Book Review: Return to India

Book: Return to India: A Memoir

Author: Shoba Narayan

Number of pages: 269

Price: Rs. 395

Return to India: A Memoir

Three odd years ago, the best friend emailed me a PDF. It was an essay titled Return to India: One Family’s Journey to America and Back by a Bangalore-based writer, Shoba Narayan. In that essay, she outlines her reasons for returning back to India, after having been in the United States for 20 years. I remember having intense chats with the best friend about how and why someone would arrive at this decision. I tossed it aside as a frivolous read.

But a fortnight ago, when I received an email from Blogadda that Return to India: A Memoir was up for review, I couldn’t resist my curiosity. I eagerly applied to review it and a week later when the book was in my hands, I was delighted.

Return to India: A Memoir opens in orthodox Chennai, with brief halts in the US before Narayan can call New York City her home and ends with the family relocating to Singapore.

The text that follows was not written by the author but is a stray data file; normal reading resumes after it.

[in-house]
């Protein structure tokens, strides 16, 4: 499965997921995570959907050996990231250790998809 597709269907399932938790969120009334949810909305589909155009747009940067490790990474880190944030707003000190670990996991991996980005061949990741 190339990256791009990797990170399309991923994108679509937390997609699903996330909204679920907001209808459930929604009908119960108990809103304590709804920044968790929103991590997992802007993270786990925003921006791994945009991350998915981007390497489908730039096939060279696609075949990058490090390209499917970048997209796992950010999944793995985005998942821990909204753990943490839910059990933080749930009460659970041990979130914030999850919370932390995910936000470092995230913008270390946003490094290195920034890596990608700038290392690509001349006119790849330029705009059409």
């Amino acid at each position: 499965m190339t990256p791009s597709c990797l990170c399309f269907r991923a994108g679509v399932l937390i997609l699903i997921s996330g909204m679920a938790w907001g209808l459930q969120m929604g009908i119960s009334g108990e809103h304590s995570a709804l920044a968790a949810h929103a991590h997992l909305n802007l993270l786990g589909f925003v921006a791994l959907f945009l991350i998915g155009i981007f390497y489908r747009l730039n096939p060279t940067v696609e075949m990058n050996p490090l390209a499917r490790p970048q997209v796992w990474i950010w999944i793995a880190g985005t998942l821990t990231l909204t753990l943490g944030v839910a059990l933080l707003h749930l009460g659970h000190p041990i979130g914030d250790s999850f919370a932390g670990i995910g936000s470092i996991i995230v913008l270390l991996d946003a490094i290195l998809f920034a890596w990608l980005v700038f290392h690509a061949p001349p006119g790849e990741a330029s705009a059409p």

The opening line in the prologue sets the tone of the book, “Return to India is a topic that consumed me for about ten years.” Note the use of the word “topic” as opposed to it being a decision.

The first few chapters into the book, Narayan draws you into her family home. She is twenty, aching to go to America but her parents are reluctant, a common scene in some Indian households. Narayan is edgy and uncomfortable but determined. She sets forth securing admission with a full scholarship at Mount Holyoke and then there is little that the folks can object to.

She sums up her angst elegantly, “India is a hard country to love and at twenty, I had little use for it. It wasn’t that I hated it with all my heart—my feelings were not so intense. Rather, I took it for granted. It was like family—always present. I longed to leave it behind. I yearned for something new and exciting, something different.” (Pages 58-59) I remember feeling somewhat like this when I left Bombay for Boston a few years ago. Eager to leave, and not so sure if I’d want to return. On page 63, she writes, “…I escaped the tight bonds of love that supported and—at least, that’s how I felt at the time—suffocated me.”